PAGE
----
“I want to make sure I’m sending patients where they need to go too,” Hinkle said. “That is part of my job is to figure out exactly where they need to go instead of somebody else trying to figure out what is going on. I like being a detective and figuring out what is going on.

“It also helps out if I have done most of the workup, I know when the patient comes back what is going on. I have got more knowledge of what is going on.”

Hinkle made sure his efforts in medical school and beyond prepared him to serve the vast majority of patients coming through the doors of the clinic.

“One of the things when I was going through residency, I made sure I went to a program and made sure I got experience in doing everything,” Hinkle said. “I was trained to deliver babies. I delivered 80 babies in residency. I don’t do it anymore. If someone walked in the door delivering a baby, I could do it. We still like to be able to handle pretty much everything that walks through the door. I tell patients I’m your first stop for whatever you have. If I can't take care of it or don’t know what is going on, I will find someone who can. But I’m going to try my best to figure it out to begin with.”

Seeing incremental medical improvements keeps Edwards motivated.

“To me I like the ability to be able to care for all sorts of medical issues and really take care of most of them,” Edwards said. “I guess the most rewarding thing for me as a primary care guy in a rural area is making a difference in the long term outcome whether it be improving their diabetes or heart patients to help with their issues. Taking people with multiple comorbidities and being able to help them not have to go to the hospital all the time, decreasing their morbidity from disease.”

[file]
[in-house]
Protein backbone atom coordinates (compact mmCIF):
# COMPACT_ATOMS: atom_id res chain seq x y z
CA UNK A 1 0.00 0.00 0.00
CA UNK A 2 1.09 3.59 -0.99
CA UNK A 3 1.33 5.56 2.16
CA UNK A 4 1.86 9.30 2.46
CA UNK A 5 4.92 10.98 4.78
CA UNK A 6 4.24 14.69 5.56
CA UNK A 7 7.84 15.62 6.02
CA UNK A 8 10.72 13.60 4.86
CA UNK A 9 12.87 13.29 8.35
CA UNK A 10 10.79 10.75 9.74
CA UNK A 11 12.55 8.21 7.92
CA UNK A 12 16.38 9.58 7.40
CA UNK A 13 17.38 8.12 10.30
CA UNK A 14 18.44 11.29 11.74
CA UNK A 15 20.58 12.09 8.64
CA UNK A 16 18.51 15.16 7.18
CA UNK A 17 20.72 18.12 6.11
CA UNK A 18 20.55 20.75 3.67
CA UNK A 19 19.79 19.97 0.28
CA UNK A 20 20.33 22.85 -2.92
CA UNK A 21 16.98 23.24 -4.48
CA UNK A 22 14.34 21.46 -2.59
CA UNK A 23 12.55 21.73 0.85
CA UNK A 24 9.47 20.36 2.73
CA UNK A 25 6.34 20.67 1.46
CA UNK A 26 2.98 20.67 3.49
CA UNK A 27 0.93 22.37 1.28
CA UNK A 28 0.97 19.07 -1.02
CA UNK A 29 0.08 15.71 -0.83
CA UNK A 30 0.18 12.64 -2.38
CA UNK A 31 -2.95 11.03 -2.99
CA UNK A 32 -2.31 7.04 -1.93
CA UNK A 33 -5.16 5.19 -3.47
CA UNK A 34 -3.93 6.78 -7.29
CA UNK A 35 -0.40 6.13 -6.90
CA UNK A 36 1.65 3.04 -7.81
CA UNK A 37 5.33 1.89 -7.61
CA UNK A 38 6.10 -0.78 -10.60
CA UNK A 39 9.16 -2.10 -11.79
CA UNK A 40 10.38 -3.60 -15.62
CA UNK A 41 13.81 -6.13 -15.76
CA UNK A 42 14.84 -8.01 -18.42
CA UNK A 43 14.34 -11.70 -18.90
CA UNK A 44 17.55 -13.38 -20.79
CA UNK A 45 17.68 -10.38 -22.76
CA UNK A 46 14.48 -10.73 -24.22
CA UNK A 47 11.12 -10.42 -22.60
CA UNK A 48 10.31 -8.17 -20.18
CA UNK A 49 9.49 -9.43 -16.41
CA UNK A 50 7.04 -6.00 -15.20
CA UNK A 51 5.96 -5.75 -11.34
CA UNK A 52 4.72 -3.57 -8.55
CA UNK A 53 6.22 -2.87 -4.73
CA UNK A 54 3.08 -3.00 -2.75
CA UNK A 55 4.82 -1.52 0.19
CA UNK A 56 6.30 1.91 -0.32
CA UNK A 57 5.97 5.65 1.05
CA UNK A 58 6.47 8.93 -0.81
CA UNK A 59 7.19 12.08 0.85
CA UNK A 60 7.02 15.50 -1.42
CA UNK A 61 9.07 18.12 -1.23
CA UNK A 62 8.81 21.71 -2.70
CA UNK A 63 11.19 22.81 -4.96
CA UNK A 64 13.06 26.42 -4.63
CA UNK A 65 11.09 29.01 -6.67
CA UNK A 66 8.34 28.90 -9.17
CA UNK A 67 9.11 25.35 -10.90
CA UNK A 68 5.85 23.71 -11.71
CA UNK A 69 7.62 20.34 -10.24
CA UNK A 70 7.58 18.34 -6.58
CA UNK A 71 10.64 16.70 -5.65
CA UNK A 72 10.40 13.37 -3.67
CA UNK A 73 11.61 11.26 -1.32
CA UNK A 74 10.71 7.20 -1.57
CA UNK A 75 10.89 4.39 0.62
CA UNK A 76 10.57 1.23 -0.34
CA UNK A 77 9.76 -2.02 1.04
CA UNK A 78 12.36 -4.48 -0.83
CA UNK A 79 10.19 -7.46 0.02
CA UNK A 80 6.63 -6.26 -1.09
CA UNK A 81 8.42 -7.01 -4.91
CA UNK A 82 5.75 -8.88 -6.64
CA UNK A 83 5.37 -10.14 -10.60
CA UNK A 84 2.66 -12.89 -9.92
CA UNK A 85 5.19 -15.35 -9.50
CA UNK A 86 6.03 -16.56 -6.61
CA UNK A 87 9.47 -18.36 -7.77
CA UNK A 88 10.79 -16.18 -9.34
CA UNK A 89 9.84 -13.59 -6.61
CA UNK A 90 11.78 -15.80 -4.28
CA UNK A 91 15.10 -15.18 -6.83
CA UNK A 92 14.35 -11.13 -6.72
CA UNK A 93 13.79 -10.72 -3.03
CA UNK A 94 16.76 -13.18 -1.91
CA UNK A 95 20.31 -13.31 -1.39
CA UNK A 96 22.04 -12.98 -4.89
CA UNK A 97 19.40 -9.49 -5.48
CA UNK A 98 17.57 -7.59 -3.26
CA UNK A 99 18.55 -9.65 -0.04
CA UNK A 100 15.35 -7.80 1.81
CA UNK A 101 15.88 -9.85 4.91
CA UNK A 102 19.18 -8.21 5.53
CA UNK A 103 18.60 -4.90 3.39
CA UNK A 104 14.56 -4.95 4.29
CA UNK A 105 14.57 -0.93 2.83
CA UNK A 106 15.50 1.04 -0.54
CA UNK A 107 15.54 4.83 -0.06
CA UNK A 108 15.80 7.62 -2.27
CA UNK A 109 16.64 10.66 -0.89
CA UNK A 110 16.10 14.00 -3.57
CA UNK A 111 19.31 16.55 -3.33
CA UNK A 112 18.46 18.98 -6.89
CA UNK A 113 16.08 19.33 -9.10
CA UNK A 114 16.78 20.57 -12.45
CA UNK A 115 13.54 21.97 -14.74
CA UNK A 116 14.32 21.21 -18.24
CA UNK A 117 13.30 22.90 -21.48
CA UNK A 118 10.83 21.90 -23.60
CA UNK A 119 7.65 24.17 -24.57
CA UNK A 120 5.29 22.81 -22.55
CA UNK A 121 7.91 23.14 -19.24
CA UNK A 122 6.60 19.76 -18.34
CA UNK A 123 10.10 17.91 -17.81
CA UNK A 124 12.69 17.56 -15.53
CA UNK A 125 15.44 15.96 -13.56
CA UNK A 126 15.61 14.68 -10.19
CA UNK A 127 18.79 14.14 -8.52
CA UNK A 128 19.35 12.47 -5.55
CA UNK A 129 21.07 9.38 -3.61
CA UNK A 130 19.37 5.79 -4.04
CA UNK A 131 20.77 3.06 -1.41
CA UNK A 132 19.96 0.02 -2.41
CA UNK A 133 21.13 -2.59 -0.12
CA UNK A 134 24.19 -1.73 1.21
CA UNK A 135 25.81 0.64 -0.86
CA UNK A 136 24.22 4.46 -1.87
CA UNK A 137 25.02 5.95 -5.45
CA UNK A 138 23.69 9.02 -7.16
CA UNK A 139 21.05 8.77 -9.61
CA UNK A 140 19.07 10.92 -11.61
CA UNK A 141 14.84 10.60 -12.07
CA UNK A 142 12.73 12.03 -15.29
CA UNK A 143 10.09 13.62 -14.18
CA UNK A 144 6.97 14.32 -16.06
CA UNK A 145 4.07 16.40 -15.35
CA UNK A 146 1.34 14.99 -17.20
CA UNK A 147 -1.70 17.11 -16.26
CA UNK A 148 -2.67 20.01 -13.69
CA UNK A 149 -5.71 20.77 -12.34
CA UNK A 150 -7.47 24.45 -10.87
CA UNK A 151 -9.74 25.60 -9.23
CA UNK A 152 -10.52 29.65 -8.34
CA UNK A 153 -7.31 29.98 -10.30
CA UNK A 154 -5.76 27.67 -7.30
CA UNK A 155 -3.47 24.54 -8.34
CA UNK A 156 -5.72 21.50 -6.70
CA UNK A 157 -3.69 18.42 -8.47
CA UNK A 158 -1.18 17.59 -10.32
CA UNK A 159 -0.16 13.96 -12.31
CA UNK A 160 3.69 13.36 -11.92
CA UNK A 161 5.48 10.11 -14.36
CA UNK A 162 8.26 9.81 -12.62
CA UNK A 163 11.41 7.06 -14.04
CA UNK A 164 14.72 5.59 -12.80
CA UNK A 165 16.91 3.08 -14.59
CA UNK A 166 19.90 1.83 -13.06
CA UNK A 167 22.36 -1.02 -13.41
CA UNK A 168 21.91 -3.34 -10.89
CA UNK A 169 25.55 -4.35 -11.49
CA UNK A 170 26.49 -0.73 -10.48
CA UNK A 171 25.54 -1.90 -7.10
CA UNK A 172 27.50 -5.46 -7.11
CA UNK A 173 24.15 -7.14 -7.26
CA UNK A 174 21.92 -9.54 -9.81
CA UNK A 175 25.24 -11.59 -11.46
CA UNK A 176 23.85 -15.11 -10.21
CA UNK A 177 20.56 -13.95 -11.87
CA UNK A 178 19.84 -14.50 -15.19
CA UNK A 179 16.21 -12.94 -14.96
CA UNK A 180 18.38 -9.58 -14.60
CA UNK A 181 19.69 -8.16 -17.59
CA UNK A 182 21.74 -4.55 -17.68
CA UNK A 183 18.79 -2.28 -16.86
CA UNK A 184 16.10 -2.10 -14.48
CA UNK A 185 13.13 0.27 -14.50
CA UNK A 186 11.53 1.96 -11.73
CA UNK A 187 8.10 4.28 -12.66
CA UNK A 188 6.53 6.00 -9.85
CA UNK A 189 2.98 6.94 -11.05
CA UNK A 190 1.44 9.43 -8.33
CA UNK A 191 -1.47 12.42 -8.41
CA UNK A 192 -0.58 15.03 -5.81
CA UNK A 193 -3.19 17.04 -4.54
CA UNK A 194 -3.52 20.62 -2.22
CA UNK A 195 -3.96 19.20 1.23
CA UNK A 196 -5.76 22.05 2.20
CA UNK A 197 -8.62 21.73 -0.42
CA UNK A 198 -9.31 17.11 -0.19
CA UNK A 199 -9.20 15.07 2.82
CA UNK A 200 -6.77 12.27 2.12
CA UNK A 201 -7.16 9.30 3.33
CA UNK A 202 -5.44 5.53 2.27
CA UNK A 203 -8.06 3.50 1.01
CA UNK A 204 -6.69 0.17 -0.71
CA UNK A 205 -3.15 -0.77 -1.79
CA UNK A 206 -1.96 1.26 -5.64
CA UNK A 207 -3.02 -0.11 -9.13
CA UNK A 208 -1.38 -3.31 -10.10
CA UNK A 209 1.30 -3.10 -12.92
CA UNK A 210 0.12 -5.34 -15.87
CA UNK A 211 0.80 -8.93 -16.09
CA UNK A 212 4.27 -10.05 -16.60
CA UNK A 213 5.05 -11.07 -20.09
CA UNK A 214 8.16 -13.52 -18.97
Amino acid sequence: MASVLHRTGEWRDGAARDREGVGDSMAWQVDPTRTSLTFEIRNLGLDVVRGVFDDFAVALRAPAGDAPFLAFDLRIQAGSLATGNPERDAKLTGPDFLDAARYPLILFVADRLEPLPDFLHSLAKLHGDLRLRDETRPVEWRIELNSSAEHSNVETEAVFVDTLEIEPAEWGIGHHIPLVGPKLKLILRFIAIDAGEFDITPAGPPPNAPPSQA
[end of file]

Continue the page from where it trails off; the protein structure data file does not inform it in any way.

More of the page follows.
Hinkle likes he gets to see the full picture of treatment of his patients.

“I noticed with a patient from a big city that moved here, talk about how their primary care doctor had her going to five or six different specialists,” Hinkle said. “It is all stuff we take care of on a daily basis. She was going to one for her blood pressure, another doctor for her diabetes and another doctor for this. I was like, ‘I do all that.’ We can offer that for the most part for our patients right here. They don’t have to go elsewhere. Obviously if we feel like there are instances where they need to go see a specialist, we still do that.”

Even when they send a patient to a specialist, patients still seek Edwards’ and Hinkle’s advice.